November putsch

November 26, 1991

President Bush would be well-advised to rush to the nearest bookstore and get a copy of Mikhail Gorbachev's new book, "August Putsch: The Truth and the Lessons." And read closely what his Russian friend says about the lessons.

Consider what's happened to Bush so far this month:

* On Nov. 10, his housing and urban development secretary, and erstwhile competitor for the Republican nomination for president in 1988, goes on national TV to disagree with the president on economic policy. Stop this dilly-dallying, Kemp told Bush bluntly, cut taxes and get the economic recovery started. Don't listen to those ignoramuses, Treasury Secretary Nicholas Brady and Budget Director Richard Darman, who keep telling you not to do anything drastic, that you might knock down the whole economic house of cards built on supply-side economic fantasy.

* On Nov. 21, Bush's White House counsel, C. Boyden Gray, writes a speech for Bush to deliver at the signing of the Civil Rights Act of 1991 in which the president in effect repudiates the very act he is signing. In face of a national uproar, the president scraps the planned speech just hours before its scheduled delivery.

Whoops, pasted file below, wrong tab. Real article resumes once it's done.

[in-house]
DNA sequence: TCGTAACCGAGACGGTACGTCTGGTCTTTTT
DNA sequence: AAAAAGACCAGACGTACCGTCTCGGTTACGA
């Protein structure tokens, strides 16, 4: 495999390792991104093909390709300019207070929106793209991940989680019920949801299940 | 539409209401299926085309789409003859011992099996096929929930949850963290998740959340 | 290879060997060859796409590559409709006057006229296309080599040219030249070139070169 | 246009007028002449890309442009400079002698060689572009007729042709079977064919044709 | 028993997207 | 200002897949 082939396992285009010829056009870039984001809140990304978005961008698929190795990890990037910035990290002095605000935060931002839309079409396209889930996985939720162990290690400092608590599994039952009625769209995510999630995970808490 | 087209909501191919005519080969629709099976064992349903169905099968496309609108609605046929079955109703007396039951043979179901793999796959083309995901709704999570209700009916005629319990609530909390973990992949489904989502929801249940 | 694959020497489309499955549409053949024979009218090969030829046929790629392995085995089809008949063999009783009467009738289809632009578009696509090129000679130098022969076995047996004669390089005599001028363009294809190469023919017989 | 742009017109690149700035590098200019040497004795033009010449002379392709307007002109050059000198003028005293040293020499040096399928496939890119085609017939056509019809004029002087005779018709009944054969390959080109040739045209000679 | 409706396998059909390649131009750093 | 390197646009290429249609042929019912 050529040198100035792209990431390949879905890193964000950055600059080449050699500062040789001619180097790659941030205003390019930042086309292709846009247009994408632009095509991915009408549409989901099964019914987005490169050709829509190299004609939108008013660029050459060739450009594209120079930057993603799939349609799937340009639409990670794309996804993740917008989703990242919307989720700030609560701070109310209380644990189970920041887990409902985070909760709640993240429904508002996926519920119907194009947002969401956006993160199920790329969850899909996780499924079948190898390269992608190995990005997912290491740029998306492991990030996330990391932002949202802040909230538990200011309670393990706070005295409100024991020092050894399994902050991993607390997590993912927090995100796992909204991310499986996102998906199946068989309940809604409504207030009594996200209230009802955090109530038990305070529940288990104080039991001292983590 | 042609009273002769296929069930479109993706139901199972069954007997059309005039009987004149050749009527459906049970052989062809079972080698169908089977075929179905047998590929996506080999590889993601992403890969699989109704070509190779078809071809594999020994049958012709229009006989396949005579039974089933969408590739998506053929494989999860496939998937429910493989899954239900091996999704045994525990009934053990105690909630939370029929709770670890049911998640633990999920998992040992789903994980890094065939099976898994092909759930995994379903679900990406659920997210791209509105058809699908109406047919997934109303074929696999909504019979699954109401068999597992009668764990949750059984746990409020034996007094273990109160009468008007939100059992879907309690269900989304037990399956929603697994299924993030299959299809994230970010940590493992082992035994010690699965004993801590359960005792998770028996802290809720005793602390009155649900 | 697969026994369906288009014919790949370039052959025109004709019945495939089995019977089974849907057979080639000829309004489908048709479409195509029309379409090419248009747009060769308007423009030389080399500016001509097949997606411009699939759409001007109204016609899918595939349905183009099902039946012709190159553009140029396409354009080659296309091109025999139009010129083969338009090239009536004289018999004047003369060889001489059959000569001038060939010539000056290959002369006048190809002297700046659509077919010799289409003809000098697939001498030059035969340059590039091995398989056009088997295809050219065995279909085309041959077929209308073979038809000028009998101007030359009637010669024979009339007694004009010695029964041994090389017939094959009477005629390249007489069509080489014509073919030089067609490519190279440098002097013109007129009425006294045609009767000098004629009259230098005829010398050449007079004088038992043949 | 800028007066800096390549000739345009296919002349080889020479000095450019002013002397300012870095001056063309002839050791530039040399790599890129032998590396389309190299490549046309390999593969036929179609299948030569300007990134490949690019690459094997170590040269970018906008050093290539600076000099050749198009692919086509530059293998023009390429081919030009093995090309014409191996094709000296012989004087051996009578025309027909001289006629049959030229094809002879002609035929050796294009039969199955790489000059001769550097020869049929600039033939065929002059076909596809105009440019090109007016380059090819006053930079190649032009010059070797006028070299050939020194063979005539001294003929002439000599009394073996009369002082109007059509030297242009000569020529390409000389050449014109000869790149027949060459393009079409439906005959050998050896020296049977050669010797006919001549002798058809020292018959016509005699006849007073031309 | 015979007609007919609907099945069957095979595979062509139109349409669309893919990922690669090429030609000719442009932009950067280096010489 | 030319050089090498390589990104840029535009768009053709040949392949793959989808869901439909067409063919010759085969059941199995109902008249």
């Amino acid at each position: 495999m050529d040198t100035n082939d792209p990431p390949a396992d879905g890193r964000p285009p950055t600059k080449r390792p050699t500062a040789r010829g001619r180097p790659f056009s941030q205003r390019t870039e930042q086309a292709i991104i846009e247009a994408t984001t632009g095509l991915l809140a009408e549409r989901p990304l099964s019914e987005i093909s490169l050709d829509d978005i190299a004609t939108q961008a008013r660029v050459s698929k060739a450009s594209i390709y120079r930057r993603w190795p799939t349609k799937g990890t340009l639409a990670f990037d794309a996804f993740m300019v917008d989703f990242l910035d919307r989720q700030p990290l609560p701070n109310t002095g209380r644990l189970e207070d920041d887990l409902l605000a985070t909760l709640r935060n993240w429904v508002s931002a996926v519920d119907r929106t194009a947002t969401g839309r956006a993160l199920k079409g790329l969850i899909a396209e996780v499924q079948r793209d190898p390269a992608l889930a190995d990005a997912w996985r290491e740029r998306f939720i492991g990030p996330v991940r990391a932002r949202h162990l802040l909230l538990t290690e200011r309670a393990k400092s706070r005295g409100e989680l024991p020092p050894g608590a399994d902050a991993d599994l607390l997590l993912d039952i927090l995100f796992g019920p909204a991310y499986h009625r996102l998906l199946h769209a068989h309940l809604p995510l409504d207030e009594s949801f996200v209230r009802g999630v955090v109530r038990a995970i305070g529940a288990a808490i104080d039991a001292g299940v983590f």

* On Nov. 24 his redoubtable chief of staff, John Sununu, goes on national TV to say that he wasn't responsible for the bonehead blunder that made the stock market drop 120 points. Don't look at me, said Sununu with a perfectly straight face, it was that dope in the Oval Office who ad-libbed the line jawboning banks about their high credit card interest rates.

* On Nov. 23, 82 House Republicans of the restive Right sent Bush a letter telling him to appoint the rebel HUD secretary, Jack Kemp, as domestic policy czar to "declare war on our domestic ills." Never mind that Kemp hasn't fired a shot in that "war" in his three years as head of that silent department.

The lesson Bush might learn from reading Gorbachev's book? Don't take any vacations.

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